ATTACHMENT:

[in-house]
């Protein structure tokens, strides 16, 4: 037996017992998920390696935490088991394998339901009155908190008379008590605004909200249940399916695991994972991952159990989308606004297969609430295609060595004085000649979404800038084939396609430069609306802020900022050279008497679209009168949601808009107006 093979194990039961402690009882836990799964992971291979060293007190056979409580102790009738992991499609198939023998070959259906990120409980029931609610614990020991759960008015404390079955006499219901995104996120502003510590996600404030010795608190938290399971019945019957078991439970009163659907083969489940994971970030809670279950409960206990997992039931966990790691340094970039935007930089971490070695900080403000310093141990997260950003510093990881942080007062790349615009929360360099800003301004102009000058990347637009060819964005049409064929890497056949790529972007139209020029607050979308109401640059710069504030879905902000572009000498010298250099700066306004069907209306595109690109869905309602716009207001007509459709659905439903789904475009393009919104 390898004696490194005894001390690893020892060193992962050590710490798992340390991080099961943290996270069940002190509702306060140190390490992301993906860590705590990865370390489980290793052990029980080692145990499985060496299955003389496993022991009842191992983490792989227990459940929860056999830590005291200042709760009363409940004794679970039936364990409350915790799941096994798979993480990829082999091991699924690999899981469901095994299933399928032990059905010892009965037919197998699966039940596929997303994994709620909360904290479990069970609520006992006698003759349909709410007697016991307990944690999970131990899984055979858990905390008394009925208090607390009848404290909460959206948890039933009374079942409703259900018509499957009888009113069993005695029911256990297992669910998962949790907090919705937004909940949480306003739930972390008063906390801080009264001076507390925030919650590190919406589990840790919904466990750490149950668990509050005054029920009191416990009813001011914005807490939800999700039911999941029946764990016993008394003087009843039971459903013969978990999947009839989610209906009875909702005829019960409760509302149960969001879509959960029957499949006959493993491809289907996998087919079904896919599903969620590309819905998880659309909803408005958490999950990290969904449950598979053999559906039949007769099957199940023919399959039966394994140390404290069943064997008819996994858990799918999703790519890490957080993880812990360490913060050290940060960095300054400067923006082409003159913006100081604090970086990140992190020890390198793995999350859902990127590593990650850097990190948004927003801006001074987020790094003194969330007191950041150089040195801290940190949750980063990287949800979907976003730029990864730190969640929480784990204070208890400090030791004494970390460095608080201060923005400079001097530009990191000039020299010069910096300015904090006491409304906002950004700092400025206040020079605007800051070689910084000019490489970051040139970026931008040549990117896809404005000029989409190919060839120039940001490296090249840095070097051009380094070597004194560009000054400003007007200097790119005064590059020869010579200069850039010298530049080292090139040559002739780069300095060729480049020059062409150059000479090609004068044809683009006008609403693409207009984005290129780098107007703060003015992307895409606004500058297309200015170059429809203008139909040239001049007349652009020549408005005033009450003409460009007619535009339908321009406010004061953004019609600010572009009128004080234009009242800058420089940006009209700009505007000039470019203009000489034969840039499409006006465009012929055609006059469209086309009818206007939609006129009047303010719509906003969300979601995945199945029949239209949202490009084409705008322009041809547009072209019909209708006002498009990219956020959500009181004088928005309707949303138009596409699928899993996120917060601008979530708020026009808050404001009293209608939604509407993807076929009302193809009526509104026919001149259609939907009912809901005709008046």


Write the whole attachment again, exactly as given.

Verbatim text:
[in-house]
């Protein structure tokens, strides 16, 4: 037996017992998920390696935490088991394998339901009155908190008379008590605004909200249940399916695991994972991952159990989308606004297969609430295609060595004085000649979404800038084939396609430069609306802020900022050279008497679209009168949601808009107006 093979194990039961402690009882836990799964992971291979060293007190056979409580102790009738992991499609198939023998070959259906990120409980029931609610614990020991759960008015404390079955006499219901995104996120502003510590996600404030010795608190938290399971019945019957078991439970009163659907083969489940994971970030809670279950409960206990997992039931966990790691340094970039935007930089971490070695900080403000310093141990997260950003510093990881942080007062790349615009929360360099800003301004102009000058990347637009060819964005049409064929890497056949790529972007139209020029607050979308109401640059710069504030879905902000572009000498010298250099700066306004069907209306595109690109869905309602716009207001007509459709659905439903789904475009393009919104 390898004696490194005894001390690893020892060193992962050590710490798992340390991080099961943290996270069940002190509702306060140190390490992301993906860590705590990865370390489980290793052990029980080692145990499985060496299955003389496993022991009842191992983490792989227990459940929860056999830590005291200042709760009363409940004794679970039936364990409350915790799941096994798979993480990829082999091991699924690999899981469901095994299933399928032990059905010892009965037919197998699966039940596929997303994994709620909360904290479990069970609520006992006698003759349909709410007697016991307990944690999970131990899984055979858990905390008394009925208090607390009848404290909460959206948890039933009374079942409703259900018509499957009888009113069993005695029911256990297992669910998962949790907090919705937004909940949480306003739930972390008063906390801080009264001076507390925030919650590190919406589990840790919904466990750490149950668990509050005054029920009191416990009813001011914005807490939800999700039911999941029946764990016993008394003087009843039971459903013969978990999947009839989610209906009875909702005829019960409760509302149960969001879509959960029957499949006959493993491809289907996998087919079904896919599903969620590309819905998880659309909803408005958490999950990290969904449950598979053999559906039949007769099957199940023919399959039966394994140390404290069943064997008819996994858990799918999703790519890490957080993880812990360490913060050290940060960095300054400067923006082409003159913006100081604090970086990140992190020890390198793995999350859902990127590593990650850097990190948004927003801006001074987020790094003194969330007191950041150089040195801290940190949750980063990287949800979907976003730029990864730190969640929480784990204070208890400090030791004494970390460095608080201060923005400079001097530009990191000039020299010069910096300015904090006491409304906002950004700092400025206040020079605007800051070689910084000019490489970051040139970026931008040549990117896809404005000029989409190919060839120039940001490296090249840095070097051009380094070597004194560009000054400003007007200097790119005064590059020869010579200069850039010298530049080292090139040559002739780069300095060729480049020059062409150059000479090609004068044809683009006008609403693409207009984005290129780098107007703060003015992307895409606004500058297309200015170059429809203008139909040239001049007349652009020549408005005033009450003409460009007619535009339908321009406010004061953004019609600010572009009128004080234009009242800058420089940006009209700009505007000039470019203009000489034969840039499409006006465009012929055609006059469209086309009818206007939609006129009047303010719509906003969300979601995945199945029949239209949202490009084409705008322009041809547009072209019909209708006002498009990219956020959500009181004088928005309707949303138009596409699928899993996120917060601008979530708020026009808050404001009293209608939604509407993807076929009302193809009526509104026919001149259609939907009912809901005709008046």